To conclude, if a NCC is ancillary to and for the purpose of a JV transaction and the JV transaction is subject to the review by MOFCOM, the NCC will be reviewed and assessed with the transaction as a whole under the merger control regime, rather than being deemed as per se illegal. On the other hand, whether the presence of a NCC constitutes a monopolistic agreement will depend on whether it has the effect of eliminating or restricting market competition. This rule is especially important in the context of JVs, as NCCs in JV contracts are normally intended for legitimate commercial reasons. Therefore, the overall effects of a NCC should be delicately considered to assess its legitimacy under the AML.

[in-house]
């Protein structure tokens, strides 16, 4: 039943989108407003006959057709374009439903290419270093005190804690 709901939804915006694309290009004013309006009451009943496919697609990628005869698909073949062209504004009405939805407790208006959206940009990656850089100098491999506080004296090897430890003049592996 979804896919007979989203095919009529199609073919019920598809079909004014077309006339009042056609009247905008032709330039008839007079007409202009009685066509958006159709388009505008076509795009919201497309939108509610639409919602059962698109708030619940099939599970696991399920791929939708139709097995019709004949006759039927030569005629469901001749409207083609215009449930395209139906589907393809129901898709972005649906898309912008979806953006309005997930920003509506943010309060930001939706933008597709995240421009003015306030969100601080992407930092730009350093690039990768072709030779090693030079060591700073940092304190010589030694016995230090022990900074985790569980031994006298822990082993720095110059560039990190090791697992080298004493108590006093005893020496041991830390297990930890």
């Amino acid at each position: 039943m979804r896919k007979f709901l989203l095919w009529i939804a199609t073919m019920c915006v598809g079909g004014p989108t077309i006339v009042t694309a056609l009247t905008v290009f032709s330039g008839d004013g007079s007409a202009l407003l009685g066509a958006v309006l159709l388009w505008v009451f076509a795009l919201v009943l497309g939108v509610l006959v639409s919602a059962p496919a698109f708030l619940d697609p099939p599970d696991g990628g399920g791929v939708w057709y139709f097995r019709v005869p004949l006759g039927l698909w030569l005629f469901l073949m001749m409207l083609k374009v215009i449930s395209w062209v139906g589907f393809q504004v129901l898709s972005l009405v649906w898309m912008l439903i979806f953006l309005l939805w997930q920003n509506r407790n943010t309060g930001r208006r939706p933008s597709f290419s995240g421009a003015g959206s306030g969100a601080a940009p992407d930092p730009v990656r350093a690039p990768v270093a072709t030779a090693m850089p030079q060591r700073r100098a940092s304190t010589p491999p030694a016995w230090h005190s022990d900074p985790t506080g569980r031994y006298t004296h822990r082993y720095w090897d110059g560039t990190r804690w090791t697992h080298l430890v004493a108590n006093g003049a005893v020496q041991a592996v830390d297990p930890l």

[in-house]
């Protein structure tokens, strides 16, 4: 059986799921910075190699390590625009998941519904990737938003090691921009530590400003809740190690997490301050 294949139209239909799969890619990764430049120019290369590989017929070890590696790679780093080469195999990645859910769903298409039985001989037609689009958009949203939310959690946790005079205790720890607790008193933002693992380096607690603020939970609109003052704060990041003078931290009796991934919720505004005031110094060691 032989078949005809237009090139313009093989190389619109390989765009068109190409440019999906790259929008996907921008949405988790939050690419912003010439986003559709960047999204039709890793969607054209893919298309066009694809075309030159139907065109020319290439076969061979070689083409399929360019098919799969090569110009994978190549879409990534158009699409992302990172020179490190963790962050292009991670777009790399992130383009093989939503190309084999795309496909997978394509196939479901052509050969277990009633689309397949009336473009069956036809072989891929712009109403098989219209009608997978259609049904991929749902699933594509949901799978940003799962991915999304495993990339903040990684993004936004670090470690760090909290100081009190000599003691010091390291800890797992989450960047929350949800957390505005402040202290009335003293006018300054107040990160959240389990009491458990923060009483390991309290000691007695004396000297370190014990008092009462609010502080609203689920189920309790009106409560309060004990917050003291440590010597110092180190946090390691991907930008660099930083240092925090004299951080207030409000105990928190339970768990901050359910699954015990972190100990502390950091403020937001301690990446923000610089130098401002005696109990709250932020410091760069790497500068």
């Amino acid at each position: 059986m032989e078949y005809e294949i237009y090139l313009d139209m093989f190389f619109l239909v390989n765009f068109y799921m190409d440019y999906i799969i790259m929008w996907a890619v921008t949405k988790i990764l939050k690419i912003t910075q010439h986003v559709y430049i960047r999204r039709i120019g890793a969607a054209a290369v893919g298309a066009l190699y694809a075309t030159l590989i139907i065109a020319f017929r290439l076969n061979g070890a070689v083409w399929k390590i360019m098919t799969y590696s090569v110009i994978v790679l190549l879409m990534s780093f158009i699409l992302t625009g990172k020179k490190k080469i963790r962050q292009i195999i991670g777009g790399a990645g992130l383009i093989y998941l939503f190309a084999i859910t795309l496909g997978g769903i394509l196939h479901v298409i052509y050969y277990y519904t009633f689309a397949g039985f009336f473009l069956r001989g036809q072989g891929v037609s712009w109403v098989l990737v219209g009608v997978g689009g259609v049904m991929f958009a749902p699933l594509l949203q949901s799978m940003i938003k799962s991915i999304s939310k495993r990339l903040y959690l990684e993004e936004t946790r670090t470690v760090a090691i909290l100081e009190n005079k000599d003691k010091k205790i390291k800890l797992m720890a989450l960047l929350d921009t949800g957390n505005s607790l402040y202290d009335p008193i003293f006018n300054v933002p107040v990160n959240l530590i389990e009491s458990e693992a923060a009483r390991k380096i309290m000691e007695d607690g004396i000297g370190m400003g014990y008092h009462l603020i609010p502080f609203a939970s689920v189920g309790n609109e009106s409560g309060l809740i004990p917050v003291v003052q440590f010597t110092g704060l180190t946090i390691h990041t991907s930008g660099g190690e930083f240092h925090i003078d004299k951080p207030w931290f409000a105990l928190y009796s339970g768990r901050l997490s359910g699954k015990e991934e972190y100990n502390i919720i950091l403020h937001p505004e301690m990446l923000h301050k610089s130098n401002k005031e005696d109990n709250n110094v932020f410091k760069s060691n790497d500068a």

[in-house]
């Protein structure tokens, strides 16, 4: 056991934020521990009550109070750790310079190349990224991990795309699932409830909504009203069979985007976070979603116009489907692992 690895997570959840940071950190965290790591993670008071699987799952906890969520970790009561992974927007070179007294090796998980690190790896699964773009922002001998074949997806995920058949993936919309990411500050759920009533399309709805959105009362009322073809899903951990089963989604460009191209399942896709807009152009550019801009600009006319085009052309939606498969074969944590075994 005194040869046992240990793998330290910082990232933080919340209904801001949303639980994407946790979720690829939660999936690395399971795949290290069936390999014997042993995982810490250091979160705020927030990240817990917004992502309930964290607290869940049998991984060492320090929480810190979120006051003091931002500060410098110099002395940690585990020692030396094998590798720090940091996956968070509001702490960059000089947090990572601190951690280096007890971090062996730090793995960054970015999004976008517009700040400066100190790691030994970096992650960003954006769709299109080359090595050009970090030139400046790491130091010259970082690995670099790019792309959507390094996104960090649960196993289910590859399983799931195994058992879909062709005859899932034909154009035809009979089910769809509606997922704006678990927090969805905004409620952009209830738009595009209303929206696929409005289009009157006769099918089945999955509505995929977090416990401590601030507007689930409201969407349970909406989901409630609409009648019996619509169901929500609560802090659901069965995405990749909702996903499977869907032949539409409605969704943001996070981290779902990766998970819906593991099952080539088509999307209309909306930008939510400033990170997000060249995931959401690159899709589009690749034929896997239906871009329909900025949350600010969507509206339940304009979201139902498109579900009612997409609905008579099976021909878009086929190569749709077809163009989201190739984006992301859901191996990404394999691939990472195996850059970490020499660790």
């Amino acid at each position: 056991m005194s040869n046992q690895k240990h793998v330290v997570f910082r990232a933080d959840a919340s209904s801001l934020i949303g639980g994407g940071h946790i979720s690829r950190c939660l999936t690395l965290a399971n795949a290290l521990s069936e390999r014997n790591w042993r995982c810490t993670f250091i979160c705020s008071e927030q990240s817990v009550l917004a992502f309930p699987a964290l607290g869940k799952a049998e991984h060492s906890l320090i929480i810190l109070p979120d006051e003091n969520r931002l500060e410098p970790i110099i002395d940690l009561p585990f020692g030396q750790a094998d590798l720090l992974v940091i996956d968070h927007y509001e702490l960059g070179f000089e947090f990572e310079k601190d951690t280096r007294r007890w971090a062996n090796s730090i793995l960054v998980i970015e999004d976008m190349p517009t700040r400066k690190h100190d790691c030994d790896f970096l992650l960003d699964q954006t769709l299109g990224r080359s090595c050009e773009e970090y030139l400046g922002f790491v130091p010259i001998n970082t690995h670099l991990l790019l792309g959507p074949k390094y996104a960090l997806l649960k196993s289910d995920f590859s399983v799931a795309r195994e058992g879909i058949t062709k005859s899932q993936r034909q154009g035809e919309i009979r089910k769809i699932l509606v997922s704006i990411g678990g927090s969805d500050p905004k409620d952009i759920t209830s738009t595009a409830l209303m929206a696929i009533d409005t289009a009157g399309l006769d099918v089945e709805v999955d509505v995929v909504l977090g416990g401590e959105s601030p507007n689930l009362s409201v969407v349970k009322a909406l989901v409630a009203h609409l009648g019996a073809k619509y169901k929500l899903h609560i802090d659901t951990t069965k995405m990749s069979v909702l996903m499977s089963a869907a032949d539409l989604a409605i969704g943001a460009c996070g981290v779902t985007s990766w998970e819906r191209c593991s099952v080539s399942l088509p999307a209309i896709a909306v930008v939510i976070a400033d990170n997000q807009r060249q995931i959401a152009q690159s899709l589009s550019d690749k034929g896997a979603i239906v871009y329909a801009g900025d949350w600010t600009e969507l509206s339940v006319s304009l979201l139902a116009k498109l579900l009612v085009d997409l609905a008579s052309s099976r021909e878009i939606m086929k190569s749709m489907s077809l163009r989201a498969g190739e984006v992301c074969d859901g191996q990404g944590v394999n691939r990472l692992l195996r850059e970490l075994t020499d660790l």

Likely standards to determine the legitimacy of NCCs in China

Three PRC competition authorities are responsible for regulating competition issues covered by the AML. The Ministry of Commerce ("MOFCOM") is responsible for merger control; the National Development and Reform Commission ("NDRC") is responsible for price-related monopolistic agreements and abuse of market dominance; and the State Administration for Industry and Commerce ("SAIC") is responsible for non-price-related monopolistic agreements and abuse of market dominance. As such, we consider the three authorities all have the power to review NCCs in different circumstances.

Potential approach of MOFCOM